No apoA-I transcript was detected by northern blot analysis in the intestinal segments, in clear contrast with the intense hybridisation signal observed with total liver RNA (Fig. 3A). As shown in Fig. 3B, the integrity and the amount of RNA loaded were similar in all cases. More sensitive RT–PCR analyses confirmed that apoA-I is not expressed in carp enterocytes (Fig. 3C). Total RNA from carp liver was used as positive control for the RT–PCR reaction as it has been demonstrated previously that apoA-I gene is expressed in this tissue(Concha et al., 2003). As shown in Fig. 3C, the expected 428 bp amplification product was found in the positive control, but no amplification was obtained in any of the intestine RNA preparations. However, a 282 bp product corresponding to the specific carp β-actin cDNA was obtained from the same intestinal RNA preparations(Fig. 3C). These findings are in agreement with our previous results showing no apoA-I synthesis in the carp intestine (Vera et al., 1992)and suggest that apoA-I detected in the intestinal mucosa could be of biliary and/or hepatic origin.
ApoA-I interaction with brush border membrane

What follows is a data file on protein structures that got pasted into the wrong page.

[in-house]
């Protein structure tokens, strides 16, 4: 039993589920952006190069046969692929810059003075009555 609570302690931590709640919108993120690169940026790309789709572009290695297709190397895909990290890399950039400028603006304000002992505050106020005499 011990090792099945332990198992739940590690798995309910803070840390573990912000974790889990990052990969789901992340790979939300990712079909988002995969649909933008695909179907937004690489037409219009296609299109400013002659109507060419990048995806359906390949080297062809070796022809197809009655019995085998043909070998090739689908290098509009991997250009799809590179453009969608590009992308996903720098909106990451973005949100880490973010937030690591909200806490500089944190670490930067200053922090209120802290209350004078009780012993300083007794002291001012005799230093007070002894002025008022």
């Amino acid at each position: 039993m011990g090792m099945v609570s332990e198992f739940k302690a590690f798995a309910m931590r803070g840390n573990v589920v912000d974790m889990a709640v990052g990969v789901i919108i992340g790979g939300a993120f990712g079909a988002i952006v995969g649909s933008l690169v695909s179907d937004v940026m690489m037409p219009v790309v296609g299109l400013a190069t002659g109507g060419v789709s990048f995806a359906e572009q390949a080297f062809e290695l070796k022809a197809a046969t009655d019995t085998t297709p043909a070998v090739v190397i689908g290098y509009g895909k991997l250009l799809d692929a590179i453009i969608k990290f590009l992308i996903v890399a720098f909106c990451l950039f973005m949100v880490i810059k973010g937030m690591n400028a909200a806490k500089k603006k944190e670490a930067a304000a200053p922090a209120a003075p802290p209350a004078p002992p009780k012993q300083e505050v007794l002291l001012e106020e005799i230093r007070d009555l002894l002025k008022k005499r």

The first step for the putative transepithelial transport of apoA-I should be the interaction of the protein with the brush border membrane (BBM) of the enterocytes. To test if apoA-I is transported across the epithelium by receptor-mediated endocytosis we assayed the ability of apoA-I to bind to isolated carp intestinal BBMV. As shown in Fig. 4A, in the range of the concentrations tested, a linear increase of BBMV-bound 125I-apoA-I was observed when the same amounts of BBMV were incubated with increasing apolipoprotein concentration. Addition of an excess of cold protein dramatically reduced the amount of bound 125I-apoA-I showing that the binding is specific. There was no saturation at relatively high concentrations of 125I-apoA-I (230 nmol l–1),indicating that there are no high affinity binding sites for apoA-I in the BBM. Given that the amphipatic nature of apoA-I favours its direct interaction with lipid bilayers, the strength of the interaction of 125I-apoA-I with BBM was analysed by a classical procedure designed to differentiate between peripheral and integral membrane-associated proteins. Briefly, the BBMV were washed with carbonate/EDTA buffer after incubation with 125I-apoA-I as described above. After centrifugation, apoA-I was analysed by autoradiography in both supernatant and precipitate fractions. As shown in Fig. 5B, 125I-apoA-I was found equally distributed in both fractions. Surprisingly, endogenous apoA-I already present in the isolated BBMV exhibited the same distribution after washing with carbonate/EDTA buffer(Fig. 5A). These results indicate that under these conditions approximately 50% of the bound apoA-I behaves like an integral membrane protein by exhibiting a strong interaction with the membrane. To confirm whether or not the apoA-I binding to BBMV is attributable to its interaction with membrane phospholipids, the binding assay was performed at different temperatures. The results shown in Fig. 4B indicate that apoA-I binding to BBMV increases almost exponentially with temperature, clearly favouring its interaction with membrane lipids rather than with specific binding sites (i.e. receptor). Accordingly, apoA-I effectively solubilised DMPC mLV, clearly indicating its capacity to interact directly with phospholipids (Fig. 6).